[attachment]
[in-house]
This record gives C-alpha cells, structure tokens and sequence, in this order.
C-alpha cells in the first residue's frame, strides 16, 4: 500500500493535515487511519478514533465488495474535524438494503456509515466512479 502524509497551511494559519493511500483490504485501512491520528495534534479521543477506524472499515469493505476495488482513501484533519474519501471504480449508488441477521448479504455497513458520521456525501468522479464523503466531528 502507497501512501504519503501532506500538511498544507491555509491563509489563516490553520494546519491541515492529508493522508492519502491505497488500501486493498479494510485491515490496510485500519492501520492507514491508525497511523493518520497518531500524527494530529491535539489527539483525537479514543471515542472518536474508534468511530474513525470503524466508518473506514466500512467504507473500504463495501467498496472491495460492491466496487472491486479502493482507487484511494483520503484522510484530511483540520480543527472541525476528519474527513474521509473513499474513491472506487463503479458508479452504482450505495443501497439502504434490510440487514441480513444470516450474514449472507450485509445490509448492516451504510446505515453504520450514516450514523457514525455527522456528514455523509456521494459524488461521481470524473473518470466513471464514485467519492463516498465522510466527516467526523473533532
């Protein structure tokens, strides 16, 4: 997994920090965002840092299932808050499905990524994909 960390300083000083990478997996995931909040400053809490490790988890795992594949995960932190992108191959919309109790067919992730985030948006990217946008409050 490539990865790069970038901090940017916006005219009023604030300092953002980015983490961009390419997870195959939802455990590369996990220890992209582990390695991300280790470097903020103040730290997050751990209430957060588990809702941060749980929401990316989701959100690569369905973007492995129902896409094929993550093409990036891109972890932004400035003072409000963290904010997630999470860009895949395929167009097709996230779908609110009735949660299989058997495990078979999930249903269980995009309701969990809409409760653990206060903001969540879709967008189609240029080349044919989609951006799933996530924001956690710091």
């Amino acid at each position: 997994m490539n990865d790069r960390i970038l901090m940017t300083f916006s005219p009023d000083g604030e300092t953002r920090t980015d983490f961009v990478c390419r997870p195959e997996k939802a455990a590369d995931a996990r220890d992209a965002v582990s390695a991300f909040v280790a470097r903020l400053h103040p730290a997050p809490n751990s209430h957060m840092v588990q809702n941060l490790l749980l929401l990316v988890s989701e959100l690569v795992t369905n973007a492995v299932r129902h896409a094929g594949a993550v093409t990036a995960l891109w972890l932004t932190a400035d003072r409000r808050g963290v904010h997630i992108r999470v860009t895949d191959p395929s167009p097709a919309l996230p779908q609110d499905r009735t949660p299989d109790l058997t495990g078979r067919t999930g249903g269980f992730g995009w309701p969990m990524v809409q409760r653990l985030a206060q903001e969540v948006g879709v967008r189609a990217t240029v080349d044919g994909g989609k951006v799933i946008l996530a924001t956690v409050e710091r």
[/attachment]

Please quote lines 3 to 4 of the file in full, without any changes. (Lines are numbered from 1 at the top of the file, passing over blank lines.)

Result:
C-alpha cells in the first residue's frame, strides 16, 4: 500500500493535515487511519478514533465488495474535524438494503456509515466512479 502524509497551511494559519493511500483490504485501512491520528495534534479521543477506524472499515469493505476495488482513501484533519474519501471504480449508488441477521448479504455497513458520521456525501468522479464523503466531528 502507497501512501504519503501532506500538511498544507491555509491563509489563516490553520494546519491541515492529508493522508492519502491505497488500501486493498479494510485491515490496510485500519492501520492507514491508525497511523493518520497518531500524527494530529491535539489527539483525537479514543471515542472518536474508534468511530474513525470503524466508518473506514466500512467504507473500504463495501467498496472491495460492491466496487472491486479502493482507487484511494483520503484522510484530511483540520480543527472541525476528519474527513474521509473513499474513491472506487463503479458508479452504482450505495443501497439502504434490510440487514441480513444470516450474514449472507450485509445490509448492516451504510446505515453504520450514516450514523457514525455527522456528514455523509456521494459524488461521481470524473473518470466513471464514485467519492463516498465522510466527516467526523473533532
């Protein structure tokens, strides 16, 4: 997994920090965002840092299932808050499905990524994909 960390300083000083990478997996995931909040400053809490490790988890795992594949995960932190992108191959919309109790067919992730985030948006990217946008409050 490539990865790069970038901090940017916006005219009023604030300092953002980015983490961009390419997870195959939802455990590369996990220890992209582990390695991300280790470097903020103040730290997050751990209430957060588990809702941060749980929401990316989701959100690569369905973007492995129902896409094929993550093409990036891109972890932004400035003072409000963290904010997630999470860009895949395929167009097709996230779908609110009735949660299989058997495990078979999930249903269980995009309701969990809409409760653990206060903001969540879709967008189609240029080349044919989609951006799933996530924001956690710091």